New Delhi, Dec 31 (IANS) The ruling Samajwadi Party (SP) in Uttar Pradesh split on Friday between party chief Mulayam Singh Yadav and his son and Chief Minister Akhilesh Yadav, who was expelled from the party following a rift over the selection of candidates ahead of crucial assembly elections due next early next year.
Also expelled for alleged anti-party activities was Akhilesh-backer and party General Secretary Ram Gopal Yadav who had earlier in the day called a national convention of the Samajwadi Party on Sunday after Mulayam Singh finalised his list of candidates for the polls expected to be announced next week.
The Akhilesh faction with Ram Gopal Yadav’s support had come up with a separate list of candidates, sparking crisis in the Yadav family and the party as its five year rule in the state draws to a close.
Sources said both Akhilesh Yadav and Mulayam Singh have called separate meetings of SP leaders on Saturday morning in an expected show of strength. Meanwhile state police chief Javeed Ahmed met Akhilesh Yadav and was asked to ensure security at the residence of Mulayam Singh and UP Samajwadi Party chief Shivpal Yadav.
Asserting his authority, Mulayam Singh, at a hurriedly convened press conference, and said only he, as the party chief, had the right to call a national council meet and nobody else could do so.
“We are expelling both Akhilesh and Ram Gopal from the party for six years. Both of them showed indiscipline…this is to send a strong message that indiscipline won’t be tolerated,” he said with brother Shivpal Singh seated next to him.
The SP chief said Akhilesh Yadav is no longer the Chief Minister and the party would decide who would succeed his son.
“I made Akhilesh the Chief Minister. Now he does not even consult me,” said the senior Yadav, adding he was sacking the son to “save the party”.
But a defiant Akhilesh Yadav showed no signs of quitting, throwing up some possible political scenarios in the poll-bound state.
These include the imposition of President’s Rule till assembly elections are held and Akhilesh Yadav asked to prove majority in the assembly if he continues to stay defiant. If he loses, the Mulayam faction may be asked to elect a new Chief Minister.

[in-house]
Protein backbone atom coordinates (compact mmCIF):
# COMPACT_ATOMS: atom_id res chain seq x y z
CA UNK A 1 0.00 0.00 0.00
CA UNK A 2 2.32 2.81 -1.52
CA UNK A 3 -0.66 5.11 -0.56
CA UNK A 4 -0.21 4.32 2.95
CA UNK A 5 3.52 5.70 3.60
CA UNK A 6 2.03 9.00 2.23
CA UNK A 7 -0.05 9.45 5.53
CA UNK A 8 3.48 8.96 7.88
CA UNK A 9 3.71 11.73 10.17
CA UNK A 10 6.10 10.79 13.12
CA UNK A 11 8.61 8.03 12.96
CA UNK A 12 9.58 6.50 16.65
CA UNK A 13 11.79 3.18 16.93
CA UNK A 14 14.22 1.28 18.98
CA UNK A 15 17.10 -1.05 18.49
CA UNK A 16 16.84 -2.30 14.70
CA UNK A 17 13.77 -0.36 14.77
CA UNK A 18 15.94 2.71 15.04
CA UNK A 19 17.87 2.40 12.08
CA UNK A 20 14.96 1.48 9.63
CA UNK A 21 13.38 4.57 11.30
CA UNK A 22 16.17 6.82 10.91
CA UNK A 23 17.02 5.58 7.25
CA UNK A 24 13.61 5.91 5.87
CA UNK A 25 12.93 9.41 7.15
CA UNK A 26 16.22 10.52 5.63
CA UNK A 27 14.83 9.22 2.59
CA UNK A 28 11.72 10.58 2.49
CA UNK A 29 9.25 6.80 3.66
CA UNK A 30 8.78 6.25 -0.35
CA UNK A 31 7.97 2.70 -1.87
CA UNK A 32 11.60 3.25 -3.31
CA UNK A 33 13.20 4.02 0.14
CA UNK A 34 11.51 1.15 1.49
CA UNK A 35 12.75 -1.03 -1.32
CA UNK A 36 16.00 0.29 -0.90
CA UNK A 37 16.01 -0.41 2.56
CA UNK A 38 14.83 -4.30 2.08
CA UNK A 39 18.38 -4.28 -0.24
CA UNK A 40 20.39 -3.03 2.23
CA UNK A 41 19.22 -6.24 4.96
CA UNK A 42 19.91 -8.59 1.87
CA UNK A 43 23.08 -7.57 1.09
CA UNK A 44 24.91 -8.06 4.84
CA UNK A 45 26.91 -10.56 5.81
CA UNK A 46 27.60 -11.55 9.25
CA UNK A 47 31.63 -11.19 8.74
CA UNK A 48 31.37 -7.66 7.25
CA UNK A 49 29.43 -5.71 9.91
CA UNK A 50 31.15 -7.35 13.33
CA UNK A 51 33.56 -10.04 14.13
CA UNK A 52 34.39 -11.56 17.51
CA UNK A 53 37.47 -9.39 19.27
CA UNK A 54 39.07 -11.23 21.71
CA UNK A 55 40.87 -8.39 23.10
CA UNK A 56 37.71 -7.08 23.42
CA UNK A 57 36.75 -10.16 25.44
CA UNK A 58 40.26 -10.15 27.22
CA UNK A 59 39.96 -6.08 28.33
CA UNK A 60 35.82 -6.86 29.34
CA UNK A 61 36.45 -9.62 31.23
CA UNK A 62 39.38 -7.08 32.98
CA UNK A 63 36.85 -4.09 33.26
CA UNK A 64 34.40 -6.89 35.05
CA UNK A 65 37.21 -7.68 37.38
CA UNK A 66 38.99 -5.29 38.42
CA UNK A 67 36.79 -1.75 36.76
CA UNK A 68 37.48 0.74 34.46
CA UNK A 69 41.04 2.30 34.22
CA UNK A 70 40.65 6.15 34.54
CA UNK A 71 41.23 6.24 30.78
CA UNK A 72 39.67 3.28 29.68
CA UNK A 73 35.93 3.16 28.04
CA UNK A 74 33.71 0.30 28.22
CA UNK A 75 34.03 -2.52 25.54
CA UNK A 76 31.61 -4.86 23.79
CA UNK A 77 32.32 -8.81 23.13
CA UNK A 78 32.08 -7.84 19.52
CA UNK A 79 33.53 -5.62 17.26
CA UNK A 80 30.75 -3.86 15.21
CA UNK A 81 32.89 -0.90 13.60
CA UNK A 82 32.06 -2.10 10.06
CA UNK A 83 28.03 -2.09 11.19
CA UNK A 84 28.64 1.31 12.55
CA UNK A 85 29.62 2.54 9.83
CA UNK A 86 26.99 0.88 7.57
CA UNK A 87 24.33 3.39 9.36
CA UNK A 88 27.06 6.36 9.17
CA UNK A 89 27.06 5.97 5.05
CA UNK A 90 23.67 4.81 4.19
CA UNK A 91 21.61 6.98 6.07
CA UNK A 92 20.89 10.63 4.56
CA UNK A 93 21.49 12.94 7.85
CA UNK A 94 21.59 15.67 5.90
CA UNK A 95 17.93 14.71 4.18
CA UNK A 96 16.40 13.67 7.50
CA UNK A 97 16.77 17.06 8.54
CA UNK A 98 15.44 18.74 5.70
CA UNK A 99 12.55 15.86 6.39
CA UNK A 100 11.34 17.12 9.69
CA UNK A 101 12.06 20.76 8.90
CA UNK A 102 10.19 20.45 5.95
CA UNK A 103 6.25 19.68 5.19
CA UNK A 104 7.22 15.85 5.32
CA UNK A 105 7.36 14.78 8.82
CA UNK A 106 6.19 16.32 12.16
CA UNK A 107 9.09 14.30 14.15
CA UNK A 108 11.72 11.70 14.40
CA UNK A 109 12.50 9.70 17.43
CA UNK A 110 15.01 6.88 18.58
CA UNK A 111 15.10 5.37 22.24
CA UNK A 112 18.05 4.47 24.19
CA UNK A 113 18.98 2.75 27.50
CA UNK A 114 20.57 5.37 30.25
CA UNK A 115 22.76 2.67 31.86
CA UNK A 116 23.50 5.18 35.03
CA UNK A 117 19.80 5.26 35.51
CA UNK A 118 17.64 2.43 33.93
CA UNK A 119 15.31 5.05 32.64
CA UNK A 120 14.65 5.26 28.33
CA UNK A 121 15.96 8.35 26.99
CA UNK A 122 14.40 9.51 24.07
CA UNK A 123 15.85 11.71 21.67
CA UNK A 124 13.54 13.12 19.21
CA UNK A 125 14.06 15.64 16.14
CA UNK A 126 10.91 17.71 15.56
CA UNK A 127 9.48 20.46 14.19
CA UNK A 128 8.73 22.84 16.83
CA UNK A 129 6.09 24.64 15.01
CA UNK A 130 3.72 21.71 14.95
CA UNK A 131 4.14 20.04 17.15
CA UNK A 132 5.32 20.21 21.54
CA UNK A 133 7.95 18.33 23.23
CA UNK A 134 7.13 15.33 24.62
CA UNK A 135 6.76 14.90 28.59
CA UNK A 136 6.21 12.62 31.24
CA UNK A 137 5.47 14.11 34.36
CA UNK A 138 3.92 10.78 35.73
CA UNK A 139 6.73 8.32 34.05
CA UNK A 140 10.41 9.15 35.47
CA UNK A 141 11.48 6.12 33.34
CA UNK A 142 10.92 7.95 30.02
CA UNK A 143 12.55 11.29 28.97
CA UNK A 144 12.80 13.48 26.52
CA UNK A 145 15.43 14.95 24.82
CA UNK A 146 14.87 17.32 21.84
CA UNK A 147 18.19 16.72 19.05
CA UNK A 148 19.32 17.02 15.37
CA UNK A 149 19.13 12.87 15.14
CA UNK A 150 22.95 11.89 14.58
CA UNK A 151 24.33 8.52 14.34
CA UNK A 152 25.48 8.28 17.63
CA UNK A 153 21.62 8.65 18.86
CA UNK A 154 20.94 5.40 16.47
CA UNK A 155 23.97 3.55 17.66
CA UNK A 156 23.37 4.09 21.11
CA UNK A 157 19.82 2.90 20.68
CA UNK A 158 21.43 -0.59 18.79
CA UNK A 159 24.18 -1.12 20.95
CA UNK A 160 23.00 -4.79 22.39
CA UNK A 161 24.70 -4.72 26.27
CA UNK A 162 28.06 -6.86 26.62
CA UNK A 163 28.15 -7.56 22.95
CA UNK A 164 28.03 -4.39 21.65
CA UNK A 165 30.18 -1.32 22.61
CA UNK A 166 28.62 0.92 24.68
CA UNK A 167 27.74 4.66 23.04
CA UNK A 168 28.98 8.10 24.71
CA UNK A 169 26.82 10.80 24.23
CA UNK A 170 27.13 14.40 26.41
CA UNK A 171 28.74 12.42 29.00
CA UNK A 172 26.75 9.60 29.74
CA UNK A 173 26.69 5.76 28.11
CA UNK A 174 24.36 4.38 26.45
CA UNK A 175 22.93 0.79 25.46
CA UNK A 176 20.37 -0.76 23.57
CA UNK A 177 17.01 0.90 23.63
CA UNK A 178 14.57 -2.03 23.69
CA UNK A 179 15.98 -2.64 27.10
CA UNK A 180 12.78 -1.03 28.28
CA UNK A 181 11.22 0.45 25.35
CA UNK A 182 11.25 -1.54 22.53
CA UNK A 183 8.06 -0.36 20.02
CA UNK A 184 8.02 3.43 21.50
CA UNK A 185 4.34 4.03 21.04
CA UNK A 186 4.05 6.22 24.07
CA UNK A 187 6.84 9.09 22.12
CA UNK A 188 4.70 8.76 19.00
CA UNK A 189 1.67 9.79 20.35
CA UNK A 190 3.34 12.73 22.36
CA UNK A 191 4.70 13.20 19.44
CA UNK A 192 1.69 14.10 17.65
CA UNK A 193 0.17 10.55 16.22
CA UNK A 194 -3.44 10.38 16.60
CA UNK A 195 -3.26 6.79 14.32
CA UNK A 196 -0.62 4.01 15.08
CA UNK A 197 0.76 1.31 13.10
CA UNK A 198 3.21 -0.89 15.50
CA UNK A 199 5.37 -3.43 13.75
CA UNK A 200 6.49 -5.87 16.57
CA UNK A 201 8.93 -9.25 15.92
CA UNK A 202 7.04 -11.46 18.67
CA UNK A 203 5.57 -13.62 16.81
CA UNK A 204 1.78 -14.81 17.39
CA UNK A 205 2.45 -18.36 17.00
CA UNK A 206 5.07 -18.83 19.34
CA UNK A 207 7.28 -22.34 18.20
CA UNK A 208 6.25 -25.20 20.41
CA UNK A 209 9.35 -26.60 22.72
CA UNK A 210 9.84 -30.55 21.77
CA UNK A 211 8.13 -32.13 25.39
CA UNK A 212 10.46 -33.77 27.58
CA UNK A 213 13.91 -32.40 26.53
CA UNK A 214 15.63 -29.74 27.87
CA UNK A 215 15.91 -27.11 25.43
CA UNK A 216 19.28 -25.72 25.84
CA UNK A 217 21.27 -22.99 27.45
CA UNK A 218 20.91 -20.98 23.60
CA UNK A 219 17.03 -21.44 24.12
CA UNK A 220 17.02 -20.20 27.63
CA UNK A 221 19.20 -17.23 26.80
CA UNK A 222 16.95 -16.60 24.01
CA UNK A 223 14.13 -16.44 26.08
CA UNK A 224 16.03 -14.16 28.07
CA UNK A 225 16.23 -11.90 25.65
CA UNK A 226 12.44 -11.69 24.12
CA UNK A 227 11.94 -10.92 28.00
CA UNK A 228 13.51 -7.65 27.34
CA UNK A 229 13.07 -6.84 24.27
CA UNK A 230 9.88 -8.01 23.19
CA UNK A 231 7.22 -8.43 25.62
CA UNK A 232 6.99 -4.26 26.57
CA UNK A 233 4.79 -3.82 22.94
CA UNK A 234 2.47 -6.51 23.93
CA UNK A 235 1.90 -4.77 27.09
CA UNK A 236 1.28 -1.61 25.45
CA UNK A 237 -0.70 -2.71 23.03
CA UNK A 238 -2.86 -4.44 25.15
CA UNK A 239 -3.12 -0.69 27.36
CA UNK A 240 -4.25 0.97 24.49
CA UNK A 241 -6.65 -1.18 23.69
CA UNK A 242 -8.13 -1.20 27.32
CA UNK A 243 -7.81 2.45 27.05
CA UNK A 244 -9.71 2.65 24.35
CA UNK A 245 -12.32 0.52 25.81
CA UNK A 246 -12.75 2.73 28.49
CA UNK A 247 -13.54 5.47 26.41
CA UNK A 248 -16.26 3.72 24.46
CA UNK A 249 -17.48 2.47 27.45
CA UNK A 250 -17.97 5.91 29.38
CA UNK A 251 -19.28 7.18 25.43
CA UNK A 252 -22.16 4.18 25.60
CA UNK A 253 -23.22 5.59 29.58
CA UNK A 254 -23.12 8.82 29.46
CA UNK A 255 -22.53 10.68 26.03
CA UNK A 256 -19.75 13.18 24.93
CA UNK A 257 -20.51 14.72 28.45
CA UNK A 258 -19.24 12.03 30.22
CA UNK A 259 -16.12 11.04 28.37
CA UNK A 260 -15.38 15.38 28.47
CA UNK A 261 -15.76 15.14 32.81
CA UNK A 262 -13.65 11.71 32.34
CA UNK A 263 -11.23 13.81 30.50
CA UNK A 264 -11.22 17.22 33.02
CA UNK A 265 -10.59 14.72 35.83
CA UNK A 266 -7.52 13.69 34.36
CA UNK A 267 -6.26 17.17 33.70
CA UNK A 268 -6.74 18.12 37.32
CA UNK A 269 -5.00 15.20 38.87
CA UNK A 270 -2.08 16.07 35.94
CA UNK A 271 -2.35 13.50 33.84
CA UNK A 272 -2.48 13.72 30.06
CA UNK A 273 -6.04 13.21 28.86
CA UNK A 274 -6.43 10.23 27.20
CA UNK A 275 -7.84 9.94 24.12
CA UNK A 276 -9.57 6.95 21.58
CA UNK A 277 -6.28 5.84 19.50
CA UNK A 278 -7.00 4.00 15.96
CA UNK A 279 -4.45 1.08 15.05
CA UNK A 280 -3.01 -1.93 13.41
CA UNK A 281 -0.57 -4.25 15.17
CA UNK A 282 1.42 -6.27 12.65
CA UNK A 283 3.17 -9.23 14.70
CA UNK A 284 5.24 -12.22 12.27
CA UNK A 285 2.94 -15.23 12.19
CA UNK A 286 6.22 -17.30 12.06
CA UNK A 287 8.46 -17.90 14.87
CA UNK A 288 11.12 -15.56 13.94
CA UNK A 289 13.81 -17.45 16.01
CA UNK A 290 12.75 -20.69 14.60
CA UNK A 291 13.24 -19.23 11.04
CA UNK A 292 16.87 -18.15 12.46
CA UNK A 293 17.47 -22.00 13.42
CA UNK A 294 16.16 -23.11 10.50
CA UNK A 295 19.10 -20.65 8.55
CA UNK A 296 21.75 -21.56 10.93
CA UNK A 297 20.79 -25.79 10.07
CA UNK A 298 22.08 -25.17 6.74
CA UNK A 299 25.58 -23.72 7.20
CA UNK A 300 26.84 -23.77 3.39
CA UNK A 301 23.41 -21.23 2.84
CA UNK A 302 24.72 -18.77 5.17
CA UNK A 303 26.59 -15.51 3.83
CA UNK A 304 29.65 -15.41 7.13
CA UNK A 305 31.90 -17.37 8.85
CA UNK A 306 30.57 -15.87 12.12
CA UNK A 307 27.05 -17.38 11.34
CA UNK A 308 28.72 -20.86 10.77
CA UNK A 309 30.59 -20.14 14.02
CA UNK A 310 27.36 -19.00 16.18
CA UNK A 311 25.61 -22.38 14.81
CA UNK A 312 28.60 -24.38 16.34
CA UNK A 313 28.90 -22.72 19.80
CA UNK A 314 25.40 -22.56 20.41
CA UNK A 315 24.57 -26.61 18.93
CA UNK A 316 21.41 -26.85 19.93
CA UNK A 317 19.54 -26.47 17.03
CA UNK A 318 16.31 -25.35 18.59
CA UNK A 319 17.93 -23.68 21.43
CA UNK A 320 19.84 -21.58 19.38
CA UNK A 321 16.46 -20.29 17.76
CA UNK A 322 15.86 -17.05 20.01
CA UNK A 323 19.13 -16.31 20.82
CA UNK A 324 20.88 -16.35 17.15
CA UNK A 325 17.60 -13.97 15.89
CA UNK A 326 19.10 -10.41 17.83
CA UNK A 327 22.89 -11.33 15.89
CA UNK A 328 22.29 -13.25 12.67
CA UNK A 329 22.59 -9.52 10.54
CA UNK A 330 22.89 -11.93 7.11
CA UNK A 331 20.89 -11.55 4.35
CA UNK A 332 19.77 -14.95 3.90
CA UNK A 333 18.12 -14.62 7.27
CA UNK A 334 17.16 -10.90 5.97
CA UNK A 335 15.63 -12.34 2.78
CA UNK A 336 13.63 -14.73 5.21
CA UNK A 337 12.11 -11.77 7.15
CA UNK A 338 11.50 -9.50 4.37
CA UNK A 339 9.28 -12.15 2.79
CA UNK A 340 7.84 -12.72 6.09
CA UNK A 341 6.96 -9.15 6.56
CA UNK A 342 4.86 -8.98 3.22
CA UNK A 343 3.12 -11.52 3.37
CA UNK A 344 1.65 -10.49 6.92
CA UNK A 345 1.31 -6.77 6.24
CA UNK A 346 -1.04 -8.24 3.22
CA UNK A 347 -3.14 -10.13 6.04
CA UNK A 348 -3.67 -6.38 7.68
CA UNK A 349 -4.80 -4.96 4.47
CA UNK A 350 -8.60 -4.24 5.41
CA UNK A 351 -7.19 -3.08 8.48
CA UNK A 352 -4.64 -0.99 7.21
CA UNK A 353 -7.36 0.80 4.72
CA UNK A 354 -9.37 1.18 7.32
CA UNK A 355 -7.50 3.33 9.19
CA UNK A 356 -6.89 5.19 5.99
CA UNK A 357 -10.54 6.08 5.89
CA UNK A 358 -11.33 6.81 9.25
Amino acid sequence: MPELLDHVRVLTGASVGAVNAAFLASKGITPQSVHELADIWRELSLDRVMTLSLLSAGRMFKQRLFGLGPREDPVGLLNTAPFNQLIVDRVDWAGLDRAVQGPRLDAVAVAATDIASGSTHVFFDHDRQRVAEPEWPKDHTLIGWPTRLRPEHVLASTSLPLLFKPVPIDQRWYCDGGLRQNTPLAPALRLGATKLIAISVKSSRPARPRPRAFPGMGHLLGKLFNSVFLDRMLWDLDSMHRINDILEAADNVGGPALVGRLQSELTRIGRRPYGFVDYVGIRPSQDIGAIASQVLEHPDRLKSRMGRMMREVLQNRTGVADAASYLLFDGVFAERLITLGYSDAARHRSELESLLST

Minutes after the expulsion, hundreds of Akhilesh supporters, waving banners and posters with pictures of the chief minister, gathered outside his 5, Kalidas Marg residence here to show their support to him. They accused the party chief of doing “injustice”.
Ram Gopal Yadav refused to accept the expulsion and defended his decision to call an emergency convention of the party.
“The action taken against me is unconstitutional. He (Mulayam Singh) acted even before we could respond to the show cause notice (issued earlier),” he told the media.
He said they would go ahead with the party convention on Sunday to let the facts come clear.
The Yadav patriarch came down heavily on Ram Gopal Yadav and accused him of damaging Akhilesh’s future prospects apart from weakening the party through his activities.
“Ram Gopal has weakened the party. He has no right to call party’s national convention. He is also damaging Akhilesh’s political future, and Akhilesh is not understanding this,” Mulayam Singh said.
Asked if he would reconsider his decision vis-a-vis Akhilesh if his son apologised to him, Mulayam Singh said he would “consider if that happens”.
“Why would Akhilesh apologise?…We’ll see if he does,” he said.
The fresh divisions in the Samajwadi Party came weeks after factional tussle which saw expulsion and subsequent reinstatement of Ram Gopal Yadav.
Reacting to the developments BJP secretary Shrikant Sharma said that “people of the state have already rejected the Samajwadi Party while Congress spokesperson Randeep Singh Surjewala accused the BJP of trying to destabilise the state government.
“However, shocking news that is emerging is that even as government is destabilised in UP on account of internal warfare, BJP is trying to fish in troubled waters. They did the same thing in Uttarakhand, Arunchal Pradesh by destabilising elected governments,” he added.